LIRRCC Responds to Penn Station Derailment


Statement of the LIRRCC on the June 17, 2013 LIRR Derailment

June 18, 2013

The Long Island Rail Road Commuter Council (LIRRCC) is extremely concerned with the increase that it has seen in serious track incidents and derailments throughout the MTA system over the past eight months.  While we are grateful that there were no injuries from last night’s LIRR derailment in Amtrak’s East River Tunnels, the resulting “Monday madness” at Penn Station was only the latest in a string of service disruptions. Last night’s incident not only derailed a train but the plans of tens of thousands of LIRR riders.  At this time of year with widespread graduations and other celebratory events, many riders were particularly negatively impacted by last evening’s disruption of service.

The LIRRCC calls for a full investigation of this incident by Amtrak, the Federal Transit Administration, and the Long Island Rail Road.  Questions that must be addressed by this investigation include the cause and contributing factors of the incident, the lessons that can be learned and how similar incidents can be avoided in the future, and whether this incident occurred in one of the Penn Station tunnels that was damaged in Superstorm Sandy and reconstructed by Amtrak.  The Council expects the investigation to be thorough and prompt and calls for its results to be released to the general public by all of the three agencies.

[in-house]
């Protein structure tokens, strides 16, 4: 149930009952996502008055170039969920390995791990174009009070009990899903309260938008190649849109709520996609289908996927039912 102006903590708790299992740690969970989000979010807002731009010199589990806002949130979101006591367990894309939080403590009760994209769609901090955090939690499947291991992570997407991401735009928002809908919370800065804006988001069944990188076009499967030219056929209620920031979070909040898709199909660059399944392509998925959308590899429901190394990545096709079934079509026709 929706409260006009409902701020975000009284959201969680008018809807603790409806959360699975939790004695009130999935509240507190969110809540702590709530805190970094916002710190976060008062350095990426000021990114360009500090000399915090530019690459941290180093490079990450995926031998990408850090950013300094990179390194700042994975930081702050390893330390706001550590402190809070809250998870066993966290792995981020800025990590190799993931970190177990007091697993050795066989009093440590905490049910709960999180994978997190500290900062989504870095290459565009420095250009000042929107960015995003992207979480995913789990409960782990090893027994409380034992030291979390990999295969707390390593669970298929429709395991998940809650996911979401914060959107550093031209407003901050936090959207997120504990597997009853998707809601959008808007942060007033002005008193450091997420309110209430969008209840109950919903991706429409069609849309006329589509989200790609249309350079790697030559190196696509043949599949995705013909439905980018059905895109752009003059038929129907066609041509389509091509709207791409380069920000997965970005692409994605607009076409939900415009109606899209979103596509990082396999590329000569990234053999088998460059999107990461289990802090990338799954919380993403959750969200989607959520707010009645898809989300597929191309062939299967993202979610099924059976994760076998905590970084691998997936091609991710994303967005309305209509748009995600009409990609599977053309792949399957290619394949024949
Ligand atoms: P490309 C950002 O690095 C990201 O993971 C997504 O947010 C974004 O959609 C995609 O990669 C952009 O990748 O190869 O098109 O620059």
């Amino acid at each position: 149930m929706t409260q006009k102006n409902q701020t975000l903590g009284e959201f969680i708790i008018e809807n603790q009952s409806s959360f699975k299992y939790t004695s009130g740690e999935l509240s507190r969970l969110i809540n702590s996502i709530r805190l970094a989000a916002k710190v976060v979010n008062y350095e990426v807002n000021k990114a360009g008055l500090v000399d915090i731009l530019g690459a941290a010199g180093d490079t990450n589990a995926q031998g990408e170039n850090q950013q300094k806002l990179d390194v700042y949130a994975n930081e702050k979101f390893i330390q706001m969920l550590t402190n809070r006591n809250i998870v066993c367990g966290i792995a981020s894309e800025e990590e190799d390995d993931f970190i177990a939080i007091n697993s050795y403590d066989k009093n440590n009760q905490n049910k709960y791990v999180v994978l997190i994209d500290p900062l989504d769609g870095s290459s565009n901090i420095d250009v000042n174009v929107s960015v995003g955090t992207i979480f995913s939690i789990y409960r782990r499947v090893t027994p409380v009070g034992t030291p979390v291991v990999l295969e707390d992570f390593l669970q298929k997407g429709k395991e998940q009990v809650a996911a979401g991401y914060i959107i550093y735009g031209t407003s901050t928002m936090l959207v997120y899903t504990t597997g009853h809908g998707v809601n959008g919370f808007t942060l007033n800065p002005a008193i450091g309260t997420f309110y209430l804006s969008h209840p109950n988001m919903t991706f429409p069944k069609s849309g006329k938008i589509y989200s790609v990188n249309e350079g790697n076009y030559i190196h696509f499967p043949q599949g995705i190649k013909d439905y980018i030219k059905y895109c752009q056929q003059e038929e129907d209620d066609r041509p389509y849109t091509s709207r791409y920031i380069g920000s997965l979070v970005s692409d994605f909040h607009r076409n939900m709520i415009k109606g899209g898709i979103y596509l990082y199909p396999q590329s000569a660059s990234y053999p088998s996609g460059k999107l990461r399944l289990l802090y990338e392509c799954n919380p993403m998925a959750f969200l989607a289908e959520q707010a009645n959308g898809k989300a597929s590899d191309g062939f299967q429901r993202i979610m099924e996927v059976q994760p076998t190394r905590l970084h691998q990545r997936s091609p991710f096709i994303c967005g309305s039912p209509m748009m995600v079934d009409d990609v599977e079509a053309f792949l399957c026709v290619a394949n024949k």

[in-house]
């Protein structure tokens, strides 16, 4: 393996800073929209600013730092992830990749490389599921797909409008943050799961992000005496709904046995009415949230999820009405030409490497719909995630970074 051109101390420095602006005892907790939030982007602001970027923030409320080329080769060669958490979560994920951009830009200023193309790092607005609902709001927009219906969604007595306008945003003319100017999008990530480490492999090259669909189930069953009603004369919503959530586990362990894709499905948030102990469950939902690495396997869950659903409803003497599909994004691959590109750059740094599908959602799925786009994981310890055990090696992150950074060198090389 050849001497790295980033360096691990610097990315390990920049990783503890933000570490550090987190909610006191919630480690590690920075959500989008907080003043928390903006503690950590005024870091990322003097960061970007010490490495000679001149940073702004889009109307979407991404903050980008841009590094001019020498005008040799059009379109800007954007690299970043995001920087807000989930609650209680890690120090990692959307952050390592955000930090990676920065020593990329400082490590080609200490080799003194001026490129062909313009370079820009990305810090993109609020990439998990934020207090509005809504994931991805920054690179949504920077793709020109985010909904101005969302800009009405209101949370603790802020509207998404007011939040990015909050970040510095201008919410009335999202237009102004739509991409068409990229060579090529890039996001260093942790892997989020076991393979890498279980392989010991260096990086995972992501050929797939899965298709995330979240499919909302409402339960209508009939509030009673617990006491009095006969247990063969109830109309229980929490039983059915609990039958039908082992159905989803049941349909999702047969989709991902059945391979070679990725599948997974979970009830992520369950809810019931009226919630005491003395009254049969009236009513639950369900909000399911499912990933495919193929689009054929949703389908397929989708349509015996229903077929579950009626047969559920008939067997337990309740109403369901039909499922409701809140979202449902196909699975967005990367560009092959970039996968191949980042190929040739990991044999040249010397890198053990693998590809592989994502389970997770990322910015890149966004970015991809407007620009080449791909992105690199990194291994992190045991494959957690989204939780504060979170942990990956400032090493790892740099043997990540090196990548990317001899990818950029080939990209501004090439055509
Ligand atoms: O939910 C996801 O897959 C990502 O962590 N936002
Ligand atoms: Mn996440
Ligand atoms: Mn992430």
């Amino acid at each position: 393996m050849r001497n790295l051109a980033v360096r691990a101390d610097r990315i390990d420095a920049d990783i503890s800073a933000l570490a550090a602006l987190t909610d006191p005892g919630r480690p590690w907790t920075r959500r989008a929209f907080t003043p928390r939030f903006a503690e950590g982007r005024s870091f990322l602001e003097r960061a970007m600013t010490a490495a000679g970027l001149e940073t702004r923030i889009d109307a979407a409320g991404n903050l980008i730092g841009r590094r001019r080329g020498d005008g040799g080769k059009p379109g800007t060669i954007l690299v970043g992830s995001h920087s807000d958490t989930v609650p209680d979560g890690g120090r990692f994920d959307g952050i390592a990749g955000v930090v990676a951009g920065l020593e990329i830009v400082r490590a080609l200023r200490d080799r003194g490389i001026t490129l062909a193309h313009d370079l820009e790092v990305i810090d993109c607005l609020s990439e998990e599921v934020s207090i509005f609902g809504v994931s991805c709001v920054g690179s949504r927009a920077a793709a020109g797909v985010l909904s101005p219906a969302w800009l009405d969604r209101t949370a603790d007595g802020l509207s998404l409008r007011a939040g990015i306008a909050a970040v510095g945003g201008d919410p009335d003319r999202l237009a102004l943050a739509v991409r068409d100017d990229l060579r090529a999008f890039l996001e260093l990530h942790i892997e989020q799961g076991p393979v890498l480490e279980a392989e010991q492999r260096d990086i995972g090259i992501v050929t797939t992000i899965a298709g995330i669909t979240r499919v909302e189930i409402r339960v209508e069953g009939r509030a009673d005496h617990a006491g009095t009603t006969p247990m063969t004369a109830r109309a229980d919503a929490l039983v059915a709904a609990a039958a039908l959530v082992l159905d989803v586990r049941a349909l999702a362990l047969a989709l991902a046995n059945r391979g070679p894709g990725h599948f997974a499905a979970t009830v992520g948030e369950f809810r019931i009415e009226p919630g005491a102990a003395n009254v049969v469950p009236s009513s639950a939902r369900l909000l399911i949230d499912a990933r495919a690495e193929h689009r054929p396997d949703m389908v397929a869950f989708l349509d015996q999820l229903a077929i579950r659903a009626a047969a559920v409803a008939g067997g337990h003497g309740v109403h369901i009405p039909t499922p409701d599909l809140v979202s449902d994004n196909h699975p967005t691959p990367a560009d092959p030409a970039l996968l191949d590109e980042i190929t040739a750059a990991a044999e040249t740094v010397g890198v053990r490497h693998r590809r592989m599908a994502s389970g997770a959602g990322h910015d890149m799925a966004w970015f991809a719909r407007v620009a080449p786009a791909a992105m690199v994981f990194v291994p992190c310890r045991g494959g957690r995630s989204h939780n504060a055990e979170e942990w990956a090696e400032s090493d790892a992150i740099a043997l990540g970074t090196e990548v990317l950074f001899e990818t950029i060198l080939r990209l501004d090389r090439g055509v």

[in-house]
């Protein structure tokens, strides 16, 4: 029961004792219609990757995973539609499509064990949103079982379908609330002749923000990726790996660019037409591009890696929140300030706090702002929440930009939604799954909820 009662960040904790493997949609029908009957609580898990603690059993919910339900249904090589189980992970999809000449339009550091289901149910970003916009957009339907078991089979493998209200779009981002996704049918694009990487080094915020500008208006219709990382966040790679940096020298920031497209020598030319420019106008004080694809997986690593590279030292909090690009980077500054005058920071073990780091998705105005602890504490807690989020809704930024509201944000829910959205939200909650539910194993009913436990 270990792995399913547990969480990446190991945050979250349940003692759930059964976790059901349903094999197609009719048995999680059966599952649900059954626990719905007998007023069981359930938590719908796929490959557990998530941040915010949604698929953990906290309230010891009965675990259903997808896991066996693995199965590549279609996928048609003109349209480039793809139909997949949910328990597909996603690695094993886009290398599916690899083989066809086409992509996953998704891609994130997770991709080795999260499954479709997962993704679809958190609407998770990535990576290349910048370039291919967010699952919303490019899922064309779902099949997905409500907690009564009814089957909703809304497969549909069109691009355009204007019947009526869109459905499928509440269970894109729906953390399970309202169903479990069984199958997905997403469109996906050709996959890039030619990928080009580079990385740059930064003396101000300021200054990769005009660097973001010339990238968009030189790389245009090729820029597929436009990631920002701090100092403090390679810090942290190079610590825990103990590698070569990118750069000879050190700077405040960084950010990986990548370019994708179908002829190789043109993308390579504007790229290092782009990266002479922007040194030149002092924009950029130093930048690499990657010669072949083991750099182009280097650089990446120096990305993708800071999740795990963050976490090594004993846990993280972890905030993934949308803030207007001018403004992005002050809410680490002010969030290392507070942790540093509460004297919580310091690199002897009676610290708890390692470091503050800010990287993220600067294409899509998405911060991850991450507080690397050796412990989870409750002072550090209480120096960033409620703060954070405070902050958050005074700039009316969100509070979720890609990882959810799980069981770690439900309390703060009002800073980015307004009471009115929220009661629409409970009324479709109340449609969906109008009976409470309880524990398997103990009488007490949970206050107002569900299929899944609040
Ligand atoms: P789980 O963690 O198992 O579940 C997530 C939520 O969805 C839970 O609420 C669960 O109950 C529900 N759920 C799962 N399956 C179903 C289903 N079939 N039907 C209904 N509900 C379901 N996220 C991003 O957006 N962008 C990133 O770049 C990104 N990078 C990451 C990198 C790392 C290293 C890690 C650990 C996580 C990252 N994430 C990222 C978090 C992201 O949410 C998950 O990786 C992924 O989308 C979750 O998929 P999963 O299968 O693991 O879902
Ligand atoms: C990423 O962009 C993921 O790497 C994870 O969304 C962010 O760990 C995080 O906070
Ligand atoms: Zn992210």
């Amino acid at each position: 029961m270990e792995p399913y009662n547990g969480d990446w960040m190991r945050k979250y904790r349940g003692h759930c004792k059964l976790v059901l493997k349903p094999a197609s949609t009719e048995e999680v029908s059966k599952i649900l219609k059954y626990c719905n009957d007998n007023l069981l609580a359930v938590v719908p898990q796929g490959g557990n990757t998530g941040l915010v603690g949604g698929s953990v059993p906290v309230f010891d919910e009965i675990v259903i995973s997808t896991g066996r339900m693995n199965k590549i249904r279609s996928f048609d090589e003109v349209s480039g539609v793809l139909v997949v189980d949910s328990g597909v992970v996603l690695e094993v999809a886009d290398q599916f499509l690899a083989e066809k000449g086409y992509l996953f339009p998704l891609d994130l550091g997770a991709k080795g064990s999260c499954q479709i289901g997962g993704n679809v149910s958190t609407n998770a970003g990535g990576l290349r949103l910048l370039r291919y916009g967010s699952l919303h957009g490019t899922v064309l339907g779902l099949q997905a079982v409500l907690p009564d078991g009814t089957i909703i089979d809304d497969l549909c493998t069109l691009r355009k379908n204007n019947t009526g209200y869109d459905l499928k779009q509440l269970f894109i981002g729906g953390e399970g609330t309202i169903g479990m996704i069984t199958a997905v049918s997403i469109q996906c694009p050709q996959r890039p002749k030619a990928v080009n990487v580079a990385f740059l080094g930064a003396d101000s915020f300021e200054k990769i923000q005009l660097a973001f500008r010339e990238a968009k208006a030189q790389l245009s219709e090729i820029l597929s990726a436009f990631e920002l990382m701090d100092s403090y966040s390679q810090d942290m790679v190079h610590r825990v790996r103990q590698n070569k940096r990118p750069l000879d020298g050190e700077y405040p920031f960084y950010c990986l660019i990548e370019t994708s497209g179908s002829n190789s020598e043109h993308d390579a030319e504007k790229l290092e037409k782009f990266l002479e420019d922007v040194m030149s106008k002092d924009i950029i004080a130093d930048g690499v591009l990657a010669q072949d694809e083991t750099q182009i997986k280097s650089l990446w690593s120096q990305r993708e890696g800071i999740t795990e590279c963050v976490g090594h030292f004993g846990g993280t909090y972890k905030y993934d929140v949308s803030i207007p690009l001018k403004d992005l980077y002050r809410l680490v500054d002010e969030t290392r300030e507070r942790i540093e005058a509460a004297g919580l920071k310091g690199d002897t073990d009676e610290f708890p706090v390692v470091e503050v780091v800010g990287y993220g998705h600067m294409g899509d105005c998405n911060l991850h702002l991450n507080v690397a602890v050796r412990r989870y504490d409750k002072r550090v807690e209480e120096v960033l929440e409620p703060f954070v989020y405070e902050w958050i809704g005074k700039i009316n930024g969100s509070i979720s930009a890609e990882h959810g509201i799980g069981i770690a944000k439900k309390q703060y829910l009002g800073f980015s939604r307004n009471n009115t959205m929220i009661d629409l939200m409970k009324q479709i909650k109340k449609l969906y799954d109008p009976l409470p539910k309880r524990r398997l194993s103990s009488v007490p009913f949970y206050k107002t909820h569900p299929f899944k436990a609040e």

Once again the LIRRCC was discouraged by the lack of information given by the railroad to its riders.  Riders deserve timely and accurate information that will allow them to plan their travel during times of crisis.  While outside sources were reporting a derailment, the LIRR email alert system was reporting a disabled train in the tunnel.   Words matter, and the words used by the LIRR did not convey the seriousness of the situation and may have contributed to the overcrowding seen at Penn Station and resulting overcrowding on trains. Riders who were at Penn Station have expressed frustration at the lack of information during this disruption.

“During a service disruption or other crisis, information is the least expensive and most valuable commodity that can be provided to riders.  Last night, that commodity was in short supply for LIRR riders” said LIRRCC Chair Mark Epstein.